Heiner Müller Gets the Robert Wilson Treatment in Quartet

Over the course of a 40-year career, Robert Wilson's directorial techniques have grown so influential that they now risk appearing outmoded. Indeed, his production of Heiner Müller's Quartett, which he has revived for BAM's New Wave Festival, has all the familiar Wilson stylistic features: sculptural gestures, inventive props, a dearth of animal passion, and an excess of light and sound cues. Müller's text reduces Choderlos de Laclos's 18th-century epistolary novel, Les Liaisons dangereuses, to just 12 pages, distilling all the amours and intrigues into a psychosexual pas de deux between the Marquise de Merteuil and the Vicomte de Valmont. Wilson expands those 12 pages into 90 minutes, adding three non-speaking actors—an elderly man and two nubile youths.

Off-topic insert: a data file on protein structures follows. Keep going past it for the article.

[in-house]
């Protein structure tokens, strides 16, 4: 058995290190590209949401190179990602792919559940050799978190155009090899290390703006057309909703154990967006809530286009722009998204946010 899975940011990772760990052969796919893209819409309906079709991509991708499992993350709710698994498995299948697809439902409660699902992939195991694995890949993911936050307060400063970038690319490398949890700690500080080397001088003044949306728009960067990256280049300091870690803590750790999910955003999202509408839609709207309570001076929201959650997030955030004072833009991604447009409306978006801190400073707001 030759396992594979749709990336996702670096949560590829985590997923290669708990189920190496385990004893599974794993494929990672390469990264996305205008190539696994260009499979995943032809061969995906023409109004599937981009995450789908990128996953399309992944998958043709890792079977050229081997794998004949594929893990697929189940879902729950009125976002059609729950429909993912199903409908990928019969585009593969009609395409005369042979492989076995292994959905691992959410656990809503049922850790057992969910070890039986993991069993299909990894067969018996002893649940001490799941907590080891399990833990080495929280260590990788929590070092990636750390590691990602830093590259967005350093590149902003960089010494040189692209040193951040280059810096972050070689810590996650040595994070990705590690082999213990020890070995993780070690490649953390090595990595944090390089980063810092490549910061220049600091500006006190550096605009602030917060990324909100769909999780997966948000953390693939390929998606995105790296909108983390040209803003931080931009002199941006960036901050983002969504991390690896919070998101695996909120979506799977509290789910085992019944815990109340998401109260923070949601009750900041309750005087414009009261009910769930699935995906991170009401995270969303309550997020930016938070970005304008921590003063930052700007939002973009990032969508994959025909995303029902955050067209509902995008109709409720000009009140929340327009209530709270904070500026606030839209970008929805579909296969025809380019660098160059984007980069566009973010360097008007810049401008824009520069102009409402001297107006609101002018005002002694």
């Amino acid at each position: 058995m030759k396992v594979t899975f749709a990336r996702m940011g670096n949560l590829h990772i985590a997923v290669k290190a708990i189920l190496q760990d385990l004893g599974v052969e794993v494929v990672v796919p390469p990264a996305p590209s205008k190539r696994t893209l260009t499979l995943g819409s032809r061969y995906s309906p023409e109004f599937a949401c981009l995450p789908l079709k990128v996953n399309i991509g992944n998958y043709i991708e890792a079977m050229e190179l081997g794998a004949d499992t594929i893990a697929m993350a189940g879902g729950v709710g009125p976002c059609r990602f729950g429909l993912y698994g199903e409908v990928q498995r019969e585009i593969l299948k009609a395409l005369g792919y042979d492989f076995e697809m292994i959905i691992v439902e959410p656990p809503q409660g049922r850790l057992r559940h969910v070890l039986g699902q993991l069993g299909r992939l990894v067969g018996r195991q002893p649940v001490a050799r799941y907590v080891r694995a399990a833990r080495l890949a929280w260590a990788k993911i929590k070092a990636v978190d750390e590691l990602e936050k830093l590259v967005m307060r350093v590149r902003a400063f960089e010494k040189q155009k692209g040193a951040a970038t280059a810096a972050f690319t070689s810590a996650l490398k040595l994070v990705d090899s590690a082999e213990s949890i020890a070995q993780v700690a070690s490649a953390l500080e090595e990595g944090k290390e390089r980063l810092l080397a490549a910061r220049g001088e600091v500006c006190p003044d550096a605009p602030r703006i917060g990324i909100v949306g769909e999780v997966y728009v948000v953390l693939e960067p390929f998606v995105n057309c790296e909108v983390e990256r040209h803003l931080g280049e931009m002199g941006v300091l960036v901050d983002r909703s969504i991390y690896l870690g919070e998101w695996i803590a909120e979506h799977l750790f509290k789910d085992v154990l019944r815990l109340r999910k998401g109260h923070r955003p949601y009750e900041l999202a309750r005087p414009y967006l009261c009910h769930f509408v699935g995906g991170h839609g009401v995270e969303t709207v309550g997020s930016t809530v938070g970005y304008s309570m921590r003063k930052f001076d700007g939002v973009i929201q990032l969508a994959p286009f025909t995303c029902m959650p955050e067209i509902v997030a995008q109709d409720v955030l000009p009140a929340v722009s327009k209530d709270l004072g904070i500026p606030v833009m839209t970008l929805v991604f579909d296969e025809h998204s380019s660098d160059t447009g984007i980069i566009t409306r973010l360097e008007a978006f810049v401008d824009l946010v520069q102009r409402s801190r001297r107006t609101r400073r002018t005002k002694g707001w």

Originally produced in 1987, Quartett now seems poised somewhere between a pinnacle of the theatrical avant-garde and a parody of it. Fortunately, this incarnation boasts Isabelle Huppert, an actress of remarkable rigor, in the role of Merteuil. Huppert manages to appear imperious even in a hairstyle that looks as if a large dollop of pastry cream has affixed itself to her head. Elegant and terrifying in a long purple gown, she succeeds in making Müller and Wilson's liaison appear newly dangerous.

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